Several years ago, when I first returned to The Bahamas, I was often called upon to conduct workshops on “Stress Management.” In fact, this request had become so popular, I used to tell my colleagues, I was stressed out by stress. Stress is indeed a timely concept for these days and times. This demand led me to compose my famous list of 10 Bahamian stressors; the second item on the list states, “Never waste time waiting.”
In speaking with some people, they live their lives waiting for the right time to do things. I hear statements such as, “I would have had a home if I was married, or I will start dating, as soon as my children go away to college.” Other classic statements include, “I only use that crystal vase on special occasions, or I am saving that negligee for my honeymoon night.” The emphasis is always placed on tomorrow; well, what if tomorrow never comes? This reminds me of the story of the elderly lady who had two chests of beautiful, expensive underwear that were discovered upon her death. This came as a shock to neighbours who only saw old tattered and torn ones hanging on the clothes line. She too, was waiting for the right season.
In her highly acclaimed book, Everyone has something, Robin Roberts of Good Morning America, pens her journey through a bone marrow transplant and discusses how that experience gave her a new outlook on life. She talks about everyone in life having a cross to bear. While hers was cancer, someone else’s may be an eating disorder, a wayward child, an abusive spouse, a mental disorder, a spending habit, or even a low self esteem; everyone has something of concern. The key to surviving is to accept your plight, deal with it and live. In other words, Roberts accepted her diagnosis of cancer, but she did not sit there and wait to die; she lives.
The Bible tells us that Jesus came to give us abundant life. It is however, up to us to determine how to live it. While planning for tomorrow is wise, living for today is wiser. Every breath taken in ought to provide an opportunity to celebrate, doing the things we enjoy; things that bring us laughter and draw out the best in us. Our attention should be inwardly turned to inspect the nature of our hearts. Upon examination, if we do not like what we see, we must seek effective methods to correct the folly. Then, turn our attention outward, to ensure that we are our brother’s keeper.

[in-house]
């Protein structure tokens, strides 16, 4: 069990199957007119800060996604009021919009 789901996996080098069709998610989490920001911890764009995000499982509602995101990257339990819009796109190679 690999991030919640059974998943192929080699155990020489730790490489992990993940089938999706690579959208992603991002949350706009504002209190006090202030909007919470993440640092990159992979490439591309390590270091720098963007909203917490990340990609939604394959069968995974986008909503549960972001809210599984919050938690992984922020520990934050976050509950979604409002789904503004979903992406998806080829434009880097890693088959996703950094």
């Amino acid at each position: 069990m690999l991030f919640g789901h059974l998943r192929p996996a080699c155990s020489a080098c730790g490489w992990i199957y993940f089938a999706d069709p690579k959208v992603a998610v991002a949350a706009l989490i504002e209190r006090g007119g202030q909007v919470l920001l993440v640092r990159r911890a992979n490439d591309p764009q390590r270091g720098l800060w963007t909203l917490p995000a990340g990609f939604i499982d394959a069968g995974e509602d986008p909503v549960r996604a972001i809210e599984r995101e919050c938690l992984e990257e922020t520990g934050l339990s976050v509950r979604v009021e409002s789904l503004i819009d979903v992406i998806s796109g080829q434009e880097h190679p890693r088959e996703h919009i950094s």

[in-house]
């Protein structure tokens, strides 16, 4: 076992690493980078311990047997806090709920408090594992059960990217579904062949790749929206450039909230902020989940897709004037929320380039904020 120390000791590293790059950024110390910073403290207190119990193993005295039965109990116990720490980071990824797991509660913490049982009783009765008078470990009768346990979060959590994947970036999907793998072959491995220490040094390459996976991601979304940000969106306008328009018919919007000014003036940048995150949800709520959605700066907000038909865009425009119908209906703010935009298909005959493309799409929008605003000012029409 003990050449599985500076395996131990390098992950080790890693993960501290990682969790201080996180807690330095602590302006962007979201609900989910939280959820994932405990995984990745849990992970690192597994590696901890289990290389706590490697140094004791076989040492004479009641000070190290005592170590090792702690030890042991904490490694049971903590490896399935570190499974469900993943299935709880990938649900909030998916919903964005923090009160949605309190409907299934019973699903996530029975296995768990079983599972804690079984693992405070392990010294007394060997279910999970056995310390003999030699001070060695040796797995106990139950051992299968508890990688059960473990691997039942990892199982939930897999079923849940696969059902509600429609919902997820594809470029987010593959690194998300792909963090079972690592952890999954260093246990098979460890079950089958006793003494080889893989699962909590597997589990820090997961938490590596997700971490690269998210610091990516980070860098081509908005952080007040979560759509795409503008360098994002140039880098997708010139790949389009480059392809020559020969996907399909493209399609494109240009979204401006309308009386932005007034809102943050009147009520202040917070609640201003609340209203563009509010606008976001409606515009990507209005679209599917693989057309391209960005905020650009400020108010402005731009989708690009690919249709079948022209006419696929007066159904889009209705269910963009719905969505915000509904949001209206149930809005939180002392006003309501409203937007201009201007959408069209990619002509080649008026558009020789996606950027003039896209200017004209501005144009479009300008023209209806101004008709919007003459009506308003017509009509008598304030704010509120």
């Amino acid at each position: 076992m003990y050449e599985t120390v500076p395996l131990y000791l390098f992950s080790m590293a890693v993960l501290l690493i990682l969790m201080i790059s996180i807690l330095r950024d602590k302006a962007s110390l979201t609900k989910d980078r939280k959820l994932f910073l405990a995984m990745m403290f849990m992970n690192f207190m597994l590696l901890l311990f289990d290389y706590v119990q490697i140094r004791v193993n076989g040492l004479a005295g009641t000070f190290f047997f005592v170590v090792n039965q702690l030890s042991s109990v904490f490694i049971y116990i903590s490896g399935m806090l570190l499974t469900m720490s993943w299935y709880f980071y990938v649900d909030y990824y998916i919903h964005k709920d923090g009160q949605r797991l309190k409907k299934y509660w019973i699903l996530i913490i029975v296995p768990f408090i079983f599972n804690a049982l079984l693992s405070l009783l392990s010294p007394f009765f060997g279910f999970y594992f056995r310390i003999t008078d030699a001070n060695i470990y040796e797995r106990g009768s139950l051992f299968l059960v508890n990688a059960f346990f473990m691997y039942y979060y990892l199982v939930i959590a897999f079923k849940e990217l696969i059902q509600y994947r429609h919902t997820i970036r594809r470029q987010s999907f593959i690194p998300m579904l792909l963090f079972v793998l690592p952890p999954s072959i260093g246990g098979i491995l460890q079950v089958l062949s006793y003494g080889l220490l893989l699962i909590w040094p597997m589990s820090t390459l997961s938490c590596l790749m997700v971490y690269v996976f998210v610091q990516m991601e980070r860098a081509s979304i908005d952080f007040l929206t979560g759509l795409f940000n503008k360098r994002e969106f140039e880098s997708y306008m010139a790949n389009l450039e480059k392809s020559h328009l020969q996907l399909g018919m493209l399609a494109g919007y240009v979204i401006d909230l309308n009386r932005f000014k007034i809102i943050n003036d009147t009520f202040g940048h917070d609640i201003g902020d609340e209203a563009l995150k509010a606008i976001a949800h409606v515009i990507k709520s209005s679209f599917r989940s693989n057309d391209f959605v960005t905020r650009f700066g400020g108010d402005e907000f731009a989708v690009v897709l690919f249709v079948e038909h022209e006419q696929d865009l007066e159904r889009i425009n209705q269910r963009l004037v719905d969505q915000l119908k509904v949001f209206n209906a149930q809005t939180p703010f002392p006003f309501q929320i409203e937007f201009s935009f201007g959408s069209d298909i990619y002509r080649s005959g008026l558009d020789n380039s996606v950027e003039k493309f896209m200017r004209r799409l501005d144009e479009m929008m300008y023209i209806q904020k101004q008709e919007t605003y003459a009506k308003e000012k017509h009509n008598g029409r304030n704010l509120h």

Therefore, when you are literally waiting (like in a doctor’s office), don’t sit there and allow time to go idly by; write your grocery list, pull out a romance novel or magazine, or sit and read the daily postings on Facebook. While you are waiting on life, don’t sit there and let it pass you by; pamper yourself with a day at the spa, take a day off from work and spend it at the beach, cash in some stocks and bonds and take a trip, throw a spontaneous, disorganized potluck and invite family and friends to dine. Live a lot!!
By the way, there are two standard rules in my house; we never eat from paper servings and no room in the house is off limits to my family. Incidentally, my children drink Kool-Aid from my heavy, expensive, Mikasa crystal glasses.
~ Dr. Pam
Point to Ponder: Don’t offer a plate from which you haven’t eaten, to a stranger.
• Doctor Pam is an advice column that is featured every week. Your letters and comments are encouraged. You may send them to firstname.lastname@example.org. Dr. Pam is a Clinical Psychologist trained in all major areas of mental health.